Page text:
Hmmm, worth considering when I'll be having my second viewing of MD, I guess. Here's another (rather recent) flick that deals with "the dark side of the dream factory" extensively and feverishly - David Cronenberg's Maps to the Stars. What an excellent piece of work!
IcedOver
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Re: Twin Peaks Return: The Profoundly Disappointed Support Group (SPOILERS)

Postby IcedOver » Tue Aug 29, 2017 2:50 pm

Watched Part 16 this morning, and I can say that after a brief sojourn in the "mixed" category, I'm back about 80% with this group. I'm just not happy, not satisfied, and I doubt that a re-watch would help. It's less to do with the direction of the plot (although of course that's a problem) than the feeling that this was SUCH a rush job, and you can sense it all over this show. Lynch likes taking his time to do his films, but this was the most he's ever filmed, and so much to work with, and really not a whole lot of time to script or film it. It shows. So many times while watching this I've felt that what I'm watching could have been done better. It doesn't feel "definitive". Preferably it would be watching an entirely different scene, but often it's just that it wasn't imaginatively written or directed, photographed, or edited. It has no spark. That's not the case all the time, of course, and I've loved so many moments of the show. At this moment, however, when things should be at their strongest, they're near their weakest.

Evil Cooper and Richard -- so much work-up, such a disappointment, ending in a bad pyrotechnic effect. Again we're refused a clue-in to Evil Cooper's personality and what he wants. Having Diane use the word "rape," something that has been done but never named as such through much of Lynch's work, feels far too modern and concrete, not well thought out. Original Formula Cooper's voice (really for the first time in this whole show) was nice to hear, but I'm starting to wonder if he really has a place in the world of this show. The departure from Dougie's family was done awkwardly, and for some unknown reason, squatting in the casino. Then we have Audrey. Whatever her predicament, I sure as fuck hope that it's hers alone, and not some "Lost"-type situation (the idea that this show could be copying ANY aspect of the final season of that show gives me the jitters).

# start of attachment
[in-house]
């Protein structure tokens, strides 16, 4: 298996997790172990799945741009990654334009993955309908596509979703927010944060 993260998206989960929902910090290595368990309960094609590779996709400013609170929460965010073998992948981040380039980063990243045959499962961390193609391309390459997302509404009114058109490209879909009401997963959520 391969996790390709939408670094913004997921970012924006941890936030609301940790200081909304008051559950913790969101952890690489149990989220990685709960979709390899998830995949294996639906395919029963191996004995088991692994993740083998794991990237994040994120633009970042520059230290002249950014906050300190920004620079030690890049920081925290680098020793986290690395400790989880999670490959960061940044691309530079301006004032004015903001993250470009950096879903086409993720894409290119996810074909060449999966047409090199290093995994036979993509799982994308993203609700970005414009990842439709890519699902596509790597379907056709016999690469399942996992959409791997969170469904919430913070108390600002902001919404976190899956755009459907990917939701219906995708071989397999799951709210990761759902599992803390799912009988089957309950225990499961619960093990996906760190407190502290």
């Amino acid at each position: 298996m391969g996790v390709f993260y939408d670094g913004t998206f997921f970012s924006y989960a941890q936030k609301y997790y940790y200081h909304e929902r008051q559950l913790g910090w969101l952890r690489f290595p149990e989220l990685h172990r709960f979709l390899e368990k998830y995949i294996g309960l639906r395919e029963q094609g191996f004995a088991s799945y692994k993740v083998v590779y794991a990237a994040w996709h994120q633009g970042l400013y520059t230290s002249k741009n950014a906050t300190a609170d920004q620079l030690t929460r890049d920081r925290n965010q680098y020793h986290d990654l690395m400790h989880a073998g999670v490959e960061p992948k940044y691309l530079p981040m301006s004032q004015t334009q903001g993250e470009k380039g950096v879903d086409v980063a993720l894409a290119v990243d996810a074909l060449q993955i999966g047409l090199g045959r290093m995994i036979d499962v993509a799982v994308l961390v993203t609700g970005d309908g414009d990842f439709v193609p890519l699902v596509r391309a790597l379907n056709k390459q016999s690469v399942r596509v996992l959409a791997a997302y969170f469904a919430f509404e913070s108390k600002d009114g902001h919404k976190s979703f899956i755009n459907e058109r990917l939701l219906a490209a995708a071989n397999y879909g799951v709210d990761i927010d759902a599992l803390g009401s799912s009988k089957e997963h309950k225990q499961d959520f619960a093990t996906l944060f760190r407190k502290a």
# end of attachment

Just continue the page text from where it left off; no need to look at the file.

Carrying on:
Last edited by IcedOver on Tue Aug 29, 2017 4:56 pm, edited 1 time in total.
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LateReg
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Re: Twin Peaks Return: The Profoundly Disappointed Support Group (SPOILERS)

Postby LateReg » Tue Aug 29, 2017 2:50 pm

judasbooth wrote:
LateReg wrote:
mlsstwrt wrote:
That's totally fine. My comment wasn't levelled at you. It's at those who keep accusing us of just wanting a nostalgia fest, which actually isn't true. I mean yeah, if wanting a show that bears some slight resemblance to the original is a nostalgia fest then maybe it is true, lol. In any case though if you're accusing people of wanting a nostalgia fest then practically losing it with excitement when any old character returns, to me at least that involves a disagree of hypocrisy or disingenuousness.

Edit: Fantastic post ABR. And definitely, thanks to Dugpa for not killing this thread.


Perhaps his has already been addressed, but I didn't have time to respond yesterday when you first brought this up and I wanted to get one in while I had time.